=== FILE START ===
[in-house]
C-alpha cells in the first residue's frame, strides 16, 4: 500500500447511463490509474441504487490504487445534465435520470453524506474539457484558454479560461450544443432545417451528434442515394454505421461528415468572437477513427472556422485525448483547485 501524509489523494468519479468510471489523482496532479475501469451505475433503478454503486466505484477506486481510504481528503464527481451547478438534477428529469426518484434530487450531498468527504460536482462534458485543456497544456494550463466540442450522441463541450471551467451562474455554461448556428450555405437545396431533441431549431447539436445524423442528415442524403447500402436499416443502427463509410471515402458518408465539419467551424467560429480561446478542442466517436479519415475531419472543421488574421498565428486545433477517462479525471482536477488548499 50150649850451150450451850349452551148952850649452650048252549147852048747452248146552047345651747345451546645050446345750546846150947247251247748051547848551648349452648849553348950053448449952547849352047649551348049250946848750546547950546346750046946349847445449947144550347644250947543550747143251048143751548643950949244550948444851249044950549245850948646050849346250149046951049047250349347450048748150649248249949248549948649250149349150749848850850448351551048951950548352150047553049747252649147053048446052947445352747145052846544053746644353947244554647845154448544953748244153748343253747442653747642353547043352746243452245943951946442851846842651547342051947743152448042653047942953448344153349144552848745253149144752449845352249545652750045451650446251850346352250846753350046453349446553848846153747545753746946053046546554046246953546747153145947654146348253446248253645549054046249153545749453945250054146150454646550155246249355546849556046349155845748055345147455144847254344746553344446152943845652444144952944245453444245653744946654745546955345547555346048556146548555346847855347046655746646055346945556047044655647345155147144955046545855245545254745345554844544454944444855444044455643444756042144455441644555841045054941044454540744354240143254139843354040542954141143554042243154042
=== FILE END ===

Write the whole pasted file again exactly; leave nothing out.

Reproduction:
[in-house]
C-alpha cells in the first residue's frame, strides 16, 4: 500500500447511463490509474441504487490504487445534465435520470453524506474539457484558454479560461450544443432545417451528434442515394454505421461528415468572437477513427472556422485525448483547485 501524509489523494468519479468510471489523482496532479475501469451505475433503478454503486466505484477506486481510504481528503464527481451547478438534477428529469426518484434530487450531498468527504460536482462534458485543456497544456494550463466540442450522441463541450471551467451562474455554461448556428450555405437545396431533441431549431447539436445524423442528415442524403447500402436499416443502427463509410471515402458518408465539419467551424467560429480561446478542442466517436479519415475531419472543421488574421498565428486545433477517462479525471482536477488548499 50150649850451150450451850349452551148952850649452650048252549147852048747452248146552047345651747345451546645050446345750546846150947247251247748051547848551648349452648849553348950053448449952547849352047649551348049250946848750546547950546346750046946349847445449947144550347644250947543550747143251048143751548643950949244550948444851249044950549245850948646050849346250149046951049047250349347450048748150649248249949248549948649250149349150749848850850448351551048951950548352150047553049747252649147053048446052947445352747145052846544053746644353947244554647845154448544953748244153748343253747442653747642353547043352746243452245943951946442851846842651547342051947743152448042653047942953448344153349144552848745253149144752449845352249545652750045451650446251850346352250846753350046453349446553848846153747545753746946053046546554046246953546747153145947654146348253446248253645549054046249153545749453945250054146150454646550155246249355546849556046349155845748055345147455144847254344746553344446152943845652444144952944245453444245653744946654745546955345547555346048556146548555346847855347046655746646055346945556047044655647345155147144955046545855245545254745345554844544454944444855444044455643444756042144455441644555841045054941044454540744354240143254139843354040542954141143554042243154042